If you live in Europe, January 1st 2011 would be the day when hundreds of authors ranging from Leon Trotsky to Nathanael West emerge into the public domain – where they are freely available for anyone to use, republish, translate or transform. What is entering the public domain in the United States? Sadly, not a single published work is entering the public domain this year. Or next year. Or the year after. In fact, in the United States, no publication will enter the public domain until 2019. We are the first generation to deny our own culture to ourselves. Almost no work created during your lifetime will, without conscious action by its creator, become available for you to reproduce or build upon. It didn’t have to be this way.

When do works enter the public domain?  January 5, 2011
The public domain won’t grow again because of copyright expiration until 2019 – unless Congress extends the copyright term again. And you can bet that special interests are lined up to lobby for that extension when the time comes. The public domain status of Mickey Mouse remains untested in court. People tend to be very afraid of Disney lawyers. I can’t imagine why.

Public Domain Character
Given Congress’ willingness to extend copyright duration any time Hollywood demands it, it is entirely possible that – in America at least – the pool of public domain characters has reached its maximum size and will grow no larger, except by accident or oversight. 2010 marked a year where no new additions were made to public domain in America from works with expiring copyrights, a statistic which will repeat for several more years unless the law changes appropriately.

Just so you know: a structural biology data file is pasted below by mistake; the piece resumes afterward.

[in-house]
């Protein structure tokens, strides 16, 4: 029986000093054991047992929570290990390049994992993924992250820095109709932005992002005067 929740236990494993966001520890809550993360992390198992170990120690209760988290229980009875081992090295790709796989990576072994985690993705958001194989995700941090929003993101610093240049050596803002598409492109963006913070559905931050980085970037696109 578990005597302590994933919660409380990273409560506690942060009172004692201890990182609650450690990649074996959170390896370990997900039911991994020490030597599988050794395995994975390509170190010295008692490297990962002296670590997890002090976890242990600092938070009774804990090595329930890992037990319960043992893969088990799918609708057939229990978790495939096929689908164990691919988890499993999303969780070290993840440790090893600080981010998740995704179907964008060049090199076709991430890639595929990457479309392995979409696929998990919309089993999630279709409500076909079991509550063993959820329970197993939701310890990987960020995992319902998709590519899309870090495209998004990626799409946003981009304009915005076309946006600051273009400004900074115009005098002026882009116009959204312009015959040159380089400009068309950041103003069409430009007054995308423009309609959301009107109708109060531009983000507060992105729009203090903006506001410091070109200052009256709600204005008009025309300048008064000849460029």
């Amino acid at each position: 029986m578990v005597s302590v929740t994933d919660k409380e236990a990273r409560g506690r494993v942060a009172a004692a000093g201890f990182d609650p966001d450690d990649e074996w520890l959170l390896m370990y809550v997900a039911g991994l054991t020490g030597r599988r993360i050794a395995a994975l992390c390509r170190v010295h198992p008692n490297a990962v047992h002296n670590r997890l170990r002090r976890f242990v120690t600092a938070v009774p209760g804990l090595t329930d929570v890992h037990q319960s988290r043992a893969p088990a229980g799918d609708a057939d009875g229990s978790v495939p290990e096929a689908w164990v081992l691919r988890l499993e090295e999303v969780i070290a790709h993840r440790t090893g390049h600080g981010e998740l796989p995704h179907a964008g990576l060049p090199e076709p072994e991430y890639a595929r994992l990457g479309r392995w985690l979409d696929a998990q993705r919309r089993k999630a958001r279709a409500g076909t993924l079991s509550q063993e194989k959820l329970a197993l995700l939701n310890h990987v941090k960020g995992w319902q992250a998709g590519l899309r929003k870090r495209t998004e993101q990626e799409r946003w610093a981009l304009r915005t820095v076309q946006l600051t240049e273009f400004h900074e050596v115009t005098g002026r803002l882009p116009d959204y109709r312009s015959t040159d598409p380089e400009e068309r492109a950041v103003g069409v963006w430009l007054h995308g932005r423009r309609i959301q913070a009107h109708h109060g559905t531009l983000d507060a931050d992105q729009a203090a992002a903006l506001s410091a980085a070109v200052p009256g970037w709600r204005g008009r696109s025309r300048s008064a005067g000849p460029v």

Links to relevant documents

The True Snow White (245377) 10.06.2008 Austria ● registered
The True Snow White (8752404) 06.04.2010 Europe ● pending
Disney’s opposition (1710063) 21.12.2010 ● pending

Exclusive Disney European trademarks:
Search a European trade mark (OHIM)

Snow White (5235502) 02.08.2006 ● registered

Pinocchio (5239223) 03.08.2006 ● registered

Cinderella (5238118) 03.08.2006 ● registered

Alice in Wonderland (5618251) 16.01.2007 ● registered

Peter Pan (5235049) 02.08.2006 ● registered

Sleeping Beauty (5235205) 02.08.2006 ● registered

The Little Mermaid (414193) 20.12.1996 ● registered

Exclusive Disney U.S. trademarks:
Search a U.S. trade mark (USPTO)

Snow White (77618057) 19.11.2008 ● pending
Walt Disney’s Snow White & the Seven Dwarfs (75544254) 27.08.1998 ● registered

Walt Disney’s Pinocchio (75545690) 27.08.1998 ● registered

Walt Disney’s Dumbo (75544253) 27.08.1998 ● registered

Walt Disney’s Bambi (75544252) 27.08.1998 ● registered

Cinderella (77130148) 13.03.2007 ● registered
Cinderella (77098334) 02.02.2007 ● registered
Cinderella (74020377) 16.01.1990 ● registered
Walt Disney’s Cinderella (75543711) 27.08.1998 ● registered

Walt Disney’s Alice in Wonderland (75544251) 27.08.1998 ● registered

Walt Disney’s Peter Pan (75544250) 27.08.1998 ● registered

Sleeping Beauty (77197925) 05.06.2007 ● registered
Sleeping Beauty (77173609) 04.05.2007 ● pending
Princess Aurora (Sleeping Beauty) (77130191) 13.03.2007 ● pending
Sleeping Beauty (77098498) 02.02.2007 ● registered
Princess Aurora (Sleeping Beauty) (77098465) 02.02.2007 ● registered
Walt Disney’s Sleeping Beauty (75543891) 27.08.1998 ● registered

Walt Disney’s The Jungle Book (75543712) 27.08.1998 ● registered

Ariel (The Little Mermaid) (77098289) 02.02.2007 ● registered